TPM News

While still at large on the heels of a dramatic sacking of his Bab Azizia compound by rebel forces, ousted Libyan leader Moammar Qaddafi resurfaced to deliver a late Tuesday evening radio address to the Libyan people, Reuters reports.

In his address, the ousted dictator called his withdrawal a "tactical move" in the face of NATO "aggression," citing that 64 NATO airstrikes that had leveled his compound.

"We are resisting with all our strength...we will either win or become martyrs, God willing," Qaddafi said.

A spokesman for Qaddafi, Moussa Ibrahim, told Al-Orouba TV in a live interview after the address aired that the regime can resist for months or years.

He threatened to turn the country into a "burning volcano and a fire under the feet of the invaders," BBC reported.

Ibrahim also claimed that the Qaddafi government controlled 80% of Tripoli, and that 6,500 volunteers had entered Tripoli "in the past six hours" and have spread throughout "all the streets of Tripoli" in order to repel the rebels.

Earlier Tuesday Qaddafi also spoke via telephone with the Russian head of the World Chess Federation, Kirsan Ilyumzhinov, who is Qaddafi's chess partner of many years.

IIyumzihinov said he received a phone call from Qaddafi's son Mohammed around 6 p.m. Moscow time, who said that he was with his father and that he wanted to speak with him. Qaddafi told him that he remains in Tripoli and that he simply "wants to defend his country."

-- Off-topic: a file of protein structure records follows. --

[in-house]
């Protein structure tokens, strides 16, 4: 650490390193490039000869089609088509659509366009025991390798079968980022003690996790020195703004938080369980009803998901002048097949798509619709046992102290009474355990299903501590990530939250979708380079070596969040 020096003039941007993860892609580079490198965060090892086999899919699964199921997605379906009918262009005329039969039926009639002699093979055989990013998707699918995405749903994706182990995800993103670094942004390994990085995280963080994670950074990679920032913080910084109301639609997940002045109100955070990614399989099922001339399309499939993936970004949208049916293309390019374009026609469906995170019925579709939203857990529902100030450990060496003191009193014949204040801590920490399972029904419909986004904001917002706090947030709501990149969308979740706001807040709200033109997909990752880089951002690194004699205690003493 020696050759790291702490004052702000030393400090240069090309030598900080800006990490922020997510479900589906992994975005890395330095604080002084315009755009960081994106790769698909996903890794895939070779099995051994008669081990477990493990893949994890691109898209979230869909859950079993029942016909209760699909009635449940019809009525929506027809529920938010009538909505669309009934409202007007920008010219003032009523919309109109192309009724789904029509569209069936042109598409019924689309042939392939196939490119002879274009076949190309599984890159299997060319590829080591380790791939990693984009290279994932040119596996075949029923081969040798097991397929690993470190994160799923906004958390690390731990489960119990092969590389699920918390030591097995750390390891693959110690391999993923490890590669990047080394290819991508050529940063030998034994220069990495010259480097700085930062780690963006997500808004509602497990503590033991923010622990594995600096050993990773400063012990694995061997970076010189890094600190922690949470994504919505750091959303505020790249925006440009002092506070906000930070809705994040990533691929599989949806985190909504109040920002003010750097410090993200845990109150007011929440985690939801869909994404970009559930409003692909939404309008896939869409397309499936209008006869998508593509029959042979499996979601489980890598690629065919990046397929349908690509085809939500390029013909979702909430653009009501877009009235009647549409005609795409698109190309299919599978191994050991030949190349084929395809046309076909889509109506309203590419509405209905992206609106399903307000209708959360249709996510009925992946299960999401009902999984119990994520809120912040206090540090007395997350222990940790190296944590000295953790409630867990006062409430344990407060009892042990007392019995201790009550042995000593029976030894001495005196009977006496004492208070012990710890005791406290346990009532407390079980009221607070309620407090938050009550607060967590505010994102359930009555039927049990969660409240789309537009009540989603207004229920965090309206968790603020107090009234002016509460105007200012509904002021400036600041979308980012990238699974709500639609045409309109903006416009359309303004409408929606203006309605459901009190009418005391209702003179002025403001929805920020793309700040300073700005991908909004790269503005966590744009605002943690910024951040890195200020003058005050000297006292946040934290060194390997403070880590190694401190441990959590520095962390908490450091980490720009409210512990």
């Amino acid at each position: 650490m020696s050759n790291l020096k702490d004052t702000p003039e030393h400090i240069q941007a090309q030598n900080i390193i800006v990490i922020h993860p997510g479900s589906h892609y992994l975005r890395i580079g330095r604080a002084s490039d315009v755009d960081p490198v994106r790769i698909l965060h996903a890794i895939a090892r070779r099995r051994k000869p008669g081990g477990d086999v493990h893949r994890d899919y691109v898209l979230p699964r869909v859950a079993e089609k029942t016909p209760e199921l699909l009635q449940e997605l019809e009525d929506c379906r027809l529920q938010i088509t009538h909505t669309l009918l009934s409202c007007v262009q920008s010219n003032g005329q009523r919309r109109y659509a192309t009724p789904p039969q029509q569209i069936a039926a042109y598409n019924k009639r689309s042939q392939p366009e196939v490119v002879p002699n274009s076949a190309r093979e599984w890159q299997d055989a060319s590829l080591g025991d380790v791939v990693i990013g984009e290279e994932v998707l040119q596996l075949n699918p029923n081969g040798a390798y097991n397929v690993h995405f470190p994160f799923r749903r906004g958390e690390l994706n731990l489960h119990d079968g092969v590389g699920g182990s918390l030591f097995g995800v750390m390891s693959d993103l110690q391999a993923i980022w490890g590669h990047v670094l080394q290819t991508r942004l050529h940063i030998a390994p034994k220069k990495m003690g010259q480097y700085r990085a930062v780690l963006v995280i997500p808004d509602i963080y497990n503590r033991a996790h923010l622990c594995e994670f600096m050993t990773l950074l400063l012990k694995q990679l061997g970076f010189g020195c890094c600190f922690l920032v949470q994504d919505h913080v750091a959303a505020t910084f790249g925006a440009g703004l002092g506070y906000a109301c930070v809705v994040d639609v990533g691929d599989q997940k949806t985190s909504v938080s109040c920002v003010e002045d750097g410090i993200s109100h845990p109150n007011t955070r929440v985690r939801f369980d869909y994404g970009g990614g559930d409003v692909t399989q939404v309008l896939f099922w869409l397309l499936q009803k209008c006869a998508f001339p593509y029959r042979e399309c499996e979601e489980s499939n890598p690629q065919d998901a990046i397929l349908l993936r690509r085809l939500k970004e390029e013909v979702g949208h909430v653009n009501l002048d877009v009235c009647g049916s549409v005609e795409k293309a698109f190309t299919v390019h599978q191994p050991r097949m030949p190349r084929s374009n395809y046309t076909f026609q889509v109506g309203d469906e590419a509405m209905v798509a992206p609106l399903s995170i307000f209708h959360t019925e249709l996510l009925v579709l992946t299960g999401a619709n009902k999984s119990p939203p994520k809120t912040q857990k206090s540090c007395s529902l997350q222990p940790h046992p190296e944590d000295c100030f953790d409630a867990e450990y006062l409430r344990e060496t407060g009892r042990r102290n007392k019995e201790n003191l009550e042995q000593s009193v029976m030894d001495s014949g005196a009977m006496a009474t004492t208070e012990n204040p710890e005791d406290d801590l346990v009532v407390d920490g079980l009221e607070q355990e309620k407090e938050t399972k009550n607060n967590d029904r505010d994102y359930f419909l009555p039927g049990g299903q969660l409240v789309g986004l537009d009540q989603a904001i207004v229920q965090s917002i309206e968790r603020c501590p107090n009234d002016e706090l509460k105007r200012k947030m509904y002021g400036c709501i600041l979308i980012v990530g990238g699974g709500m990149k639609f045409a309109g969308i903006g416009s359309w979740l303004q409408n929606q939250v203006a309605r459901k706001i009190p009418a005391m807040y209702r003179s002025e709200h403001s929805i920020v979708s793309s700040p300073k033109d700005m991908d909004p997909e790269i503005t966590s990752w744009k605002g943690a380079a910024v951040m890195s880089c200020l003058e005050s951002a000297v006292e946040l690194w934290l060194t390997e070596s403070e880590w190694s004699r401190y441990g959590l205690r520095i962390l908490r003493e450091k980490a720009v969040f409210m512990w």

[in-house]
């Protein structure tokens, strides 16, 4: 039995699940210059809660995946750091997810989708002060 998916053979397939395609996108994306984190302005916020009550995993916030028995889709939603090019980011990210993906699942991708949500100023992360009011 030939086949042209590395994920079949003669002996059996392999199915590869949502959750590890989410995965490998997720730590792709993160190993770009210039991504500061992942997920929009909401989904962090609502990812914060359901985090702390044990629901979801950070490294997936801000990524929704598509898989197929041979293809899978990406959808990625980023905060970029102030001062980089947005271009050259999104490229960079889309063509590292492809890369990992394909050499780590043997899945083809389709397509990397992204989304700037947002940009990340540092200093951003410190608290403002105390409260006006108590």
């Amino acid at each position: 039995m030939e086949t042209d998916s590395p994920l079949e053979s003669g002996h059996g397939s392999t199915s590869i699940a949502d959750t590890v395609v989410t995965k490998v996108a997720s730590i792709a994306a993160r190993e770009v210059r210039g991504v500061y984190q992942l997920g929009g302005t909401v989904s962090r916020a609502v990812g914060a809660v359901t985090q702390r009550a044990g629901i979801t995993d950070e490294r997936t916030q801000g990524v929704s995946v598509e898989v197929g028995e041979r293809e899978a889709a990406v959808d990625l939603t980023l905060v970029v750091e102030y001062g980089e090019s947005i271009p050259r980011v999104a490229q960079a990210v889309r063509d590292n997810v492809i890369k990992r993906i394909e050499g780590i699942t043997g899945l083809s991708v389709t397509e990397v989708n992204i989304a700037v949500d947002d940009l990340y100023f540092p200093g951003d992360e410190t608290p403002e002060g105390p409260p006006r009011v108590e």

Get the day's best political analysis, news and reporting from the TPM team delivered to your inbox every day with DayBreaker. Sign up here, it takes just a few seconds.

The U.S. Park Police used a helicopter to take close-up photos of minor damage that the Washington Monument sustained during Tuesday's earthquake.

A helicopter circled the landmark several times Tuesday afternoon several hours after the 5.8 magnitude quake struck in Virginia.

Read More →

WASHINGTON -- Sorry Twitter, the Washington Monument isn't leaning. And tourists: that discoloration isn't a crack, and it's always been there.

TPM caught up with Park Police spokesman David Schlosser a safe distance from the Washington Monument as camera crews set up their post-earthquake liveshots. He rolled his eyes when speaking about reports that the Monument wasn't fully upright.

Read More →

It's been a tough month for Washington's approval ratings, as Congress has hit new lows and general economic confidence sank. President Obama is also being dragged down, not only because of partisan bickering over the debt deal, but because of a stagnant and volatile economy, which was one of the President's strongest issues when he came into office. Now Obama has hit a new low in the Gallup tracking poll at 38 percent approval.

Even though there is no lack of bad news, Obama is still far away from President Bush's low, which was 25 percent. The current President has had strong staying power in his approval rating, despite bruising legislative battles with Congress and the continuation of global conflicts: as the graph below shows, it has remained around the 50 percent mark.

Read More →